That which is apparent is that which appears to be.
Student or Learner
There's 2 controversive (in my viewpoint) definitions of this adjective (adverb): 1) something that's clear and obvious; 2) something that is seeming. I find this adjective (adverb) to have those different meanings in different situations. Could you clarify this question?
So, when I say: "Apparently, he'll come at 4 p.m.", it's the same as "Obviously,..." or "Probably,..." ?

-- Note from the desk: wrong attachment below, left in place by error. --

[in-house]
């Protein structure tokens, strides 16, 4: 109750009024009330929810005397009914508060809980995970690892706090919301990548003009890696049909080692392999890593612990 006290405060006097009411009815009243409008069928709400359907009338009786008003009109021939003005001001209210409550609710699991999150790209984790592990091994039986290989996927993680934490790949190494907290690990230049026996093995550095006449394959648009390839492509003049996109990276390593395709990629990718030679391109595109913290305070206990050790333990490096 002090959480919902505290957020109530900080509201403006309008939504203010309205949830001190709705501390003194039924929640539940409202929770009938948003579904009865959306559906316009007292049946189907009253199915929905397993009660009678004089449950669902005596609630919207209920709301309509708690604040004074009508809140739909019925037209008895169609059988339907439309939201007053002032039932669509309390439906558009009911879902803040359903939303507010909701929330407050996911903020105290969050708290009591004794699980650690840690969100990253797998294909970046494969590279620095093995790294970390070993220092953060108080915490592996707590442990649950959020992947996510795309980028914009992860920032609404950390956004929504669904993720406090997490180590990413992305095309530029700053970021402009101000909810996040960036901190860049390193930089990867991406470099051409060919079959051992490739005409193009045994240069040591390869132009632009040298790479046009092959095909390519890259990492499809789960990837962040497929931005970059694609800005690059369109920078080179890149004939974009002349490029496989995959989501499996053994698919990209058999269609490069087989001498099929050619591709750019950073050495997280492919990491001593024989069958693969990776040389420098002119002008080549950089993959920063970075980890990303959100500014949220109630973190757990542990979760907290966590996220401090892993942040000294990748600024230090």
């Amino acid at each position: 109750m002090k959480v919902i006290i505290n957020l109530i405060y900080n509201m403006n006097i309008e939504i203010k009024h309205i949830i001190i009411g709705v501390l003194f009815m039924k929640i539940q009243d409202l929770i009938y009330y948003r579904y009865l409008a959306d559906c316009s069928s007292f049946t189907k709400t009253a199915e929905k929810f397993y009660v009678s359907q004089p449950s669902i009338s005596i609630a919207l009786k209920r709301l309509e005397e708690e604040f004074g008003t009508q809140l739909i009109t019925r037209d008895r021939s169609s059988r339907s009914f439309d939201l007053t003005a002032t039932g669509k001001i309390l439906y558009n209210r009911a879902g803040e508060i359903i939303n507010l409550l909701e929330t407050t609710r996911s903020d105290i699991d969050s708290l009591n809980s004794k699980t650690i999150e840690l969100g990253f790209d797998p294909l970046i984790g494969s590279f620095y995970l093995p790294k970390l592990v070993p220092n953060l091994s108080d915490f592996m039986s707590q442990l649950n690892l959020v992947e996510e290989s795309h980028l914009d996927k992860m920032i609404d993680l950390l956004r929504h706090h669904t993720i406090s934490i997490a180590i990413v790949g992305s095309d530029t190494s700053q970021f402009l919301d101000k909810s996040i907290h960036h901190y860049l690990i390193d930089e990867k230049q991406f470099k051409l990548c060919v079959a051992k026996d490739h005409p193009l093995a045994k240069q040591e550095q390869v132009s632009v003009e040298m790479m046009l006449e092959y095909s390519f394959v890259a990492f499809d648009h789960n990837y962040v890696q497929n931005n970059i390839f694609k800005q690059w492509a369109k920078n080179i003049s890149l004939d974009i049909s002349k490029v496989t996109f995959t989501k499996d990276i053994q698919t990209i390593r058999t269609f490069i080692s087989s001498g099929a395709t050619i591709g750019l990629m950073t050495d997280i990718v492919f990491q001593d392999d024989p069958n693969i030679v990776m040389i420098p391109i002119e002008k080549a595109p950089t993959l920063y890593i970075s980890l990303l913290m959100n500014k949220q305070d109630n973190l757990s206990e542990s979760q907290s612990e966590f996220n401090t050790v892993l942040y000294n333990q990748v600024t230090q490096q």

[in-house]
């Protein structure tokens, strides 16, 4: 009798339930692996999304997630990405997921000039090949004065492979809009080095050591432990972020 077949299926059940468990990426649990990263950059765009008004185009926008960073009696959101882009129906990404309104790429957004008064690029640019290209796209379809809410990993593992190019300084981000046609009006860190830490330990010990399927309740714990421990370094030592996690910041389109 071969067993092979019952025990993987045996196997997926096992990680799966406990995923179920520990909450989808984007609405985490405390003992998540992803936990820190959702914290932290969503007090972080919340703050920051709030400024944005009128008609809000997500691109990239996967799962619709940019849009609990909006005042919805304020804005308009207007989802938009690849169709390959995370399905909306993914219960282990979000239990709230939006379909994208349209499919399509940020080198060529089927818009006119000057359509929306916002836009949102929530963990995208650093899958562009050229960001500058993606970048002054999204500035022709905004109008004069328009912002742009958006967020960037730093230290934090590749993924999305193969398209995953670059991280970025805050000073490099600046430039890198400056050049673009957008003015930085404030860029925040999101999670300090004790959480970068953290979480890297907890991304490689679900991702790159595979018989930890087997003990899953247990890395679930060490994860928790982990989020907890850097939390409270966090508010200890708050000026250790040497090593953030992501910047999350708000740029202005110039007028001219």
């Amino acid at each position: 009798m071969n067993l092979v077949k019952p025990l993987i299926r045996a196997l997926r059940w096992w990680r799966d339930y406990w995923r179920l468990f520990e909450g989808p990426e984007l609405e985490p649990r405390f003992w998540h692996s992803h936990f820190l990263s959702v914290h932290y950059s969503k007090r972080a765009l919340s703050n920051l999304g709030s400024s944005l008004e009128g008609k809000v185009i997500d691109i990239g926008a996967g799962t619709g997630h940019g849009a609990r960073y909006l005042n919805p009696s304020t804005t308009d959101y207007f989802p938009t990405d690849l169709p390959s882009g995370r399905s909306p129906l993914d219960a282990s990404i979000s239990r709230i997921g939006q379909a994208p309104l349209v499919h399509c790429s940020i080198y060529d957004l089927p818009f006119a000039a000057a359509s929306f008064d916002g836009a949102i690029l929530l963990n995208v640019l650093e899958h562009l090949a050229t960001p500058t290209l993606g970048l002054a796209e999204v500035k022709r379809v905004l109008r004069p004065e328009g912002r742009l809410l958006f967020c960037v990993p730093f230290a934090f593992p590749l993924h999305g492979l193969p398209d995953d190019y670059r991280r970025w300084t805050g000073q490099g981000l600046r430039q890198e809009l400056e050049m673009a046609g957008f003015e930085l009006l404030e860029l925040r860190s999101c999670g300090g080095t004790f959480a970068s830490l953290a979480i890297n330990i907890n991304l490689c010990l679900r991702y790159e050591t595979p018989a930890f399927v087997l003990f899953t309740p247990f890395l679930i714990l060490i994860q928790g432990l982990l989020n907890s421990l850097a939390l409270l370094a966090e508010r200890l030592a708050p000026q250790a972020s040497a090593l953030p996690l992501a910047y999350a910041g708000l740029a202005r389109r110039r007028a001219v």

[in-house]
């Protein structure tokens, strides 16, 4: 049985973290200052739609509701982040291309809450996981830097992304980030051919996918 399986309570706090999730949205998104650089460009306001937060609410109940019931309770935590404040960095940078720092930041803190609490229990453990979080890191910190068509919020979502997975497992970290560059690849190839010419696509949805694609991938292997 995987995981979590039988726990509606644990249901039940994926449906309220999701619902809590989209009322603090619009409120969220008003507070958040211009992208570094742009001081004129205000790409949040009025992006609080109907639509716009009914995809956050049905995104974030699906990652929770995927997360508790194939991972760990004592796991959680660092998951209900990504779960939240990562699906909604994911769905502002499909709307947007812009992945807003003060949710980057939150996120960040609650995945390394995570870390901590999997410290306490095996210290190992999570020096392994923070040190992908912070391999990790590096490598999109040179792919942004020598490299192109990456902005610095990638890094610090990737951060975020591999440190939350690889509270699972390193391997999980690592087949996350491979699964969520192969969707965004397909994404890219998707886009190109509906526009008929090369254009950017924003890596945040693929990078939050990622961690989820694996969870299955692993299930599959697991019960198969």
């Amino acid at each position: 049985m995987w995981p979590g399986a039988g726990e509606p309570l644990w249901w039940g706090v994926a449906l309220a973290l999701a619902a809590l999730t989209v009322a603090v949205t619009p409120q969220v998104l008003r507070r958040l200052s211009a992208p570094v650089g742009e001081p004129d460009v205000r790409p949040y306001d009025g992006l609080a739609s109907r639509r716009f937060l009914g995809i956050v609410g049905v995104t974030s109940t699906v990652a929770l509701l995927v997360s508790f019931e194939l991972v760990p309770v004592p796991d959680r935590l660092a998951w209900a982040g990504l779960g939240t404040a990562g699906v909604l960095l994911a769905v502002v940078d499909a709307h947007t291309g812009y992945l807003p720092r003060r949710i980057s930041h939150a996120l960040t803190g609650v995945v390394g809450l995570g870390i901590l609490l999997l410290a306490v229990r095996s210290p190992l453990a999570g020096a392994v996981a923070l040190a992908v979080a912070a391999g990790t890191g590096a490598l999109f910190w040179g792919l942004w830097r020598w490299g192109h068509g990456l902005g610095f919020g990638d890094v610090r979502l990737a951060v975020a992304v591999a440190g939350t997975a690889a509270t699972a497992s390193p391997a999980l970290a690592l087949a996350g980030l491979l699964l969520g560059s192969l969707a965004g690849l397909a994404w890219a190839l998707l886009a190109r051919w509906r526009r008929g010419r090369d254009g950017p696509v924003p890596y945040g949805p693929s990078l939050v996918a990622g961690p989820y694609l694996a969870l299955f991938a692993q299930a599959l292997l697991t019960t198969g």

If you say "Apparently, he'll come at 4pm" you are saying that appearances are that he'll come at 4pm. If you say "Obviously, he'll come at 4pm" you are saying that it is obvious that he will come at 4pm, but how can something be obvious when it hasn't happened yet?
All in all, I can use 'apparently' when talking about something that is true according to what I've seen or know or to what seems to me (however, I'm not absolutely sure). Is it right?